A corporation carries the benefit of limited liability, which means that shareholders and owners are not personally responsible for the company’s obligations. 

Corporations are owned by shareholders and managed by officers and directors. 

Corporations are treated as “legal persons” and can hold title to property, enter contracts, and have the right to sue and be sued. The death of a shareholder does not alter a corporation’s structure as a corporation has perpetual life.

C corporations are a good choice for medium or higher-risk businesses, those that need to raise money, and those that plan to “go public.”  

For Federal income tax purposes, corporations are usually taxed as either a C corporation or an S corporation.  The corporation is filed with the state as a corporation and then it can make one of these tax elections with the IRS.  

At a high level, the difference between a C corporation and S Corporation is the concept of “double tax.”  The C corporation is subject to a “double tax.” Profits are first taxed at the corporate level and then taxed a second time when distributed to individual shareholders.  Thus, the C corporation files its Form 1120 income tax return and pays tax with that return.  Then if that tax return reports any distributions to the shareholders, those distributions are taxed on the shareholder’s individual income tax returns.  This is the double tax problem.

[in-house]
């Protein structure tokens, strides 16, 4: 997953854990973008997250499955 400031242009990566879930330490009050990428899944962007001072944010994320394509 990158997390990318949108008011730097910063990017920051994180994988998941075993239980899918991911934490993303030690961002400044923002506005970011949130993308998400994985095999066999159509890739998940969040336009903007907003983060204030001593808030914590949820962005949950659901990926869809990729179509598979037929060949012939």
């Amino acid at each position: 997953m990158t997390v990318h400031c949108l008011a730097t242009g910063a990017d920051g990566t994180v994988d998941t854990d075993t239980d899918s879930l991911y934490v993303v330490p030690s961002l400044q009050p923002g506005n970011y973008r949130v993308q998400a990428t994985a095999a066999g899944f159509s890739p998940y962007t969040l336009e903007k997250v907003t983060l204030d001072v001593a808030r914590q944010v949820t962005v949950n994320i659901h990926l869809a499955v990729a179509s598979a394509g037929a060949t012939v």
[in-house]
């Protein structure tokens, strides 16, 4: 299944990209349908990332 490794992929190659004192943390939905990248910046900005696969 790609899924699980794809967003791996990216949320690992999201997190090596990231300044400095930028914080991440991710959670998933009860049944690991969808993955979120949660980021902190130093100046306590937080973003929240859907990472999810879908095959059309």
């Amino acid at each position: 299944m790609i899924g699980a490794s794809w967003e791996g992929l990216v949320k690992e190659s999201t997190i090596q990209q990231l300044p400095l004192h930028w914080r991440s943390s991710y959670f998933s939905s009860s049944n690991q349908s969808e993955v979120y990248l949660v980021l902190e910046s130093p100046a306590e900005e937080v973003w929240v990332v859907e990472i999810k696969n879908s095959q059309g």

An S corporation is an election a corporation can make.  To qualify for S corporation status, the corporation must meet special requirements, such as not having too many shareholders, not having foreign shareholders, etc.  The S corporation election can help avoid double taxation incurred by C corporations.  S corporations allow profits and some losses to “pass-through” directly to owners’ income without being subject to corporate tax rates.  Thus, the corporation files its Form 1120S income tax return and does not pay tax with that return.  Instead, the net profit and other items are reported on a Schedule K-1 that pulls over to the shareholder’s individual income tax return.  The shareholder then pays tax on the net profits and other items on their individual income tax return.  This is just one level of tax.